My mother is in her late 80s and has been living with the same gentleman for the last 11 years. He’s a good companion and she’s happy with him, although he does have a child who disrupts and upsets them often, always with a financial crisis.
My mother owns the condo they live in and has no mortgage on it. She also has just inherited some money from her mother, so she’s well off financially. He has little or no money, and that is not a problem to her or me. I’m happy she has companionship.
I’m an only child, very close with my mother, and want whatever she wants to make her happy. She does have a will and trust, but has not said what happens if she dies before him. He’s not in the will. Everything goes to me. I’ve asked her several times what would happen if she died before him, in terms of the condo, and she always says don’t worry, he’s eight years older. And she ends the discussion there.
My worry is what happens if she does die first? Then the condo is mine. I’m happy to have him live there, but would he pay me rent? I don’t want to have to pay the maintenance and taxes while he lives there for free. But how could I throw this nice old man out if he can’t pay rent? I’m a single working mother with teenagers. I’m afraid of what could happen. Meg’s solution:
There are laws in Florida that would help guide your actions, but without anything in writing from your mother, it’d be up to you to support him or evict him if he didn’t want to pay rent or move out. There are no laws, however, that govern the heart, and that should trump everything, if possible. That’s where you need to try, in respect for this long term relationship, to help her face this “what if” for your sake if nothing else.
Since you’re so close, tell her there’s something personal you need help with, and invite her to a quiet lunch where you two can really talk. If it was my mother, we’d order a Bloody Mary with lunch if a heavy discussion was to follow. This is pretty heavy.
Talk honestly of your concerns. Let her know you understand she doesn’t want to deal with this issue, but it could fall on your shoulders and the thought makes you nervous. What would she want in terms of the condo for him? Anything would be fine, and you’ll happily follow her wishes. But you need to know what they are.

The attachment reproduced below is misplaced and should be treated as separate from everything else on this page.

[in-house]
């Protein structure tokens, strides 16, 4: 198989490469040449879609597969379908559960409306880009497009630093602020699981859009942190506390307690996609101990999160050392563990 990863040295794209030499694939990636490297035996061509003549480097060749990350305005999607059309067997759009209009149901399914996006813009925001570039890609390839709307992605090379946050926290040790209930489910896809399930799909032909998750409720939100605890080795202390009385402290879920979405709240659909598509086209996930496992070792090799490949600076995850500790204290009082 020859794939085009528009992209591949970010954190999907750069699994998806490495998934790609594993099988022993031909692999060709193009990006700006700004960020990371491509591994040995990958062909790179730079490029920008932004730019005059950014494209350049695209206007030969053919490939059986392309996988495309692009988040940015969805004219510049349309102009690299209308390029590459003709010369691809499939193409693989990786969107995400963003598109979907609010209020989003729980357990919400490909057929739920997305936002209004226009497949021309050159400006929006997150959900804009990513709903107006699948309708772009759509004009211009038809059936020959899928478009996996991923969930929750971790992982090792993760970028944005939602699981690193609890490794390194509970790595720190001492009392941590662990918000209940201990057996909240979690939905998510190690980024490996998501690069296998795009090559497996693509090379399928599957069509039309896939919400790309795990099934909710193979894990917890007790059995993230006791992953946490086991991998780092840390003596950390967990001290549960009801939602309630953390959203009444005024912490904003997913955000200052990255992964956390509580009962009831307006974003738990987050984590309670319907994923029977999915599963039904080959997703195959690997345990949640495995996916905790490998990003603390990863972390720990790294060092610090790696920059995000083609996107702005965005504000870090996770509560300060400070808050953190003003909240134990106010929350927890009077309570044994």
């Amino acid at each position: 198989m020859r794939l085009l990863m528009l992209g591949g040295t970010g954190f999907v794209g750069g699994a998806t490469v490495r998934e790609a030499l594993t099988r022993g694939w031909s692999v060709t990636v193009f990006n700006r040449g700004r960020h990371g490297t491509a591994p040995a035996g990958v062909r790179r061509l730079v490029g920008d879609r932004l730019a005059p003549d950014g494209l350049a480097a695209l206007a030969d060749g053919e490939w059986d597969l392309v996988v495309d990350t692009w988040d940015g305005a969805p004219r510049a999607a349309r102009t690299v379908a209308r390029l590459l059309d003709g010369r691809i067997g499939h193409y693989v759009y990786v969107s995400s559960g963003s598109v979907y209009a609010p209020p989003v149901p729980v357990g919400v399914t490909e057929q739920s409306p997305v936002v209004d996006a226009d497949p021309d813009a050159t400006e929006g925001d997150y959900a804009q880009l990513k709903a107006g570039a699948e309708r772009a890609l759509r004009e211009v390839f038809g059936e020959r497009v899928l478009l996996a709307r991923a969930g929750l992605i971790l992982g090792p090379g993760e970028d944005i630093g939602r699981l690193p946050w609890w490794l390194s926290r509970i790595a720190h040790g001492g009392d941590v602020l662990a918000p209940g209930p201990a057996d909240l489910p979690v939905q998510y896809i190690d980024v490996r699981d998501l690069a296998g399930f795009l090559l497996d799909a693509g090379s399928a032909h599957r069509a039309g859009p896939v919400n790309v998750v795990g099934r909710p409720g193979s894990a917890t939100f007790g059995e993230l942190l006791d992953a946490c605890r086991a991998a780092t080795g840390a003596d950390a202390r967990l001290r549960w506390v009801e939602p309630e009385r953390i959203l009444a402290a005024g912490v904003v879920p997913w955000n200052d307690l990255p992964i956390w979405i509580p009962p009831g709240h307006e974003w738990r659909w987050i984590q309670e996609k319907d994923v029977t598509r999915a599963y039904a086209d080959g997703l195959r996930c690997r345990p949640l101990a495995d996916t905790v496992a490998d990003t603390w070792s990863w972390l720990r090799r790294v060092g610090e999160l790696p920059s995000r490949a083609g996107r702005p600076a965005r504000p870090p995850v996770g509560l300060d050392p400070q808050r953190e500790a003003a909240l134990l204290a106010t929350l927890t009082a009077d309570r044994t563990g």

Here are some discussion points to help with the dialogue:
At his age, he can’t live alone. He’ll need help. Does he have enough income to be able to afford the condo expenses and round the clock care? Does he have a long term care policy?
He’d be vulnerable to his needy child who could move in. Would that be OK with her? With him?
And of course the casserole parade (or brisket brigade) would commence immediately, with many eager women coming to help the poor widower. Would it be OK with her if another woman moved in with him? Would she want you to support that?
Another Bloody Mary, please.
A good solution for all may be an adult congregate care facility, where he’d have meals, help and companionship. But what if he doesn’t want that? It’s all worthy of discussing, because it’s not fair to potentially leave you with a tenant and no directions.
Hopefully you can persuade you mother to meet with her attorney who can memorialize her wishes in documents to help get this monkey off your back. How great if she could discuss this “just in case” scenario at home, but in case that’s not possible, she can always arrange to leave a gift or trust to give him some income if she wishes to help care for him after she’s gone.
If it’s spelled out by her, then you’d just be following directions, should that time arise, and hopefully not be roiling in confrontations. I’m sure your mother will want to protect you. If all else fails, please seek advice from your own estate lawyer.
That’s where this will eventually end up anyway. Got a dilemma? Email askmeg@ meg green .com. Meg Green, CFP, is a wealth manager with offices in Aventura. Her Money Dilemmas column runs monthly in The Miami Herald.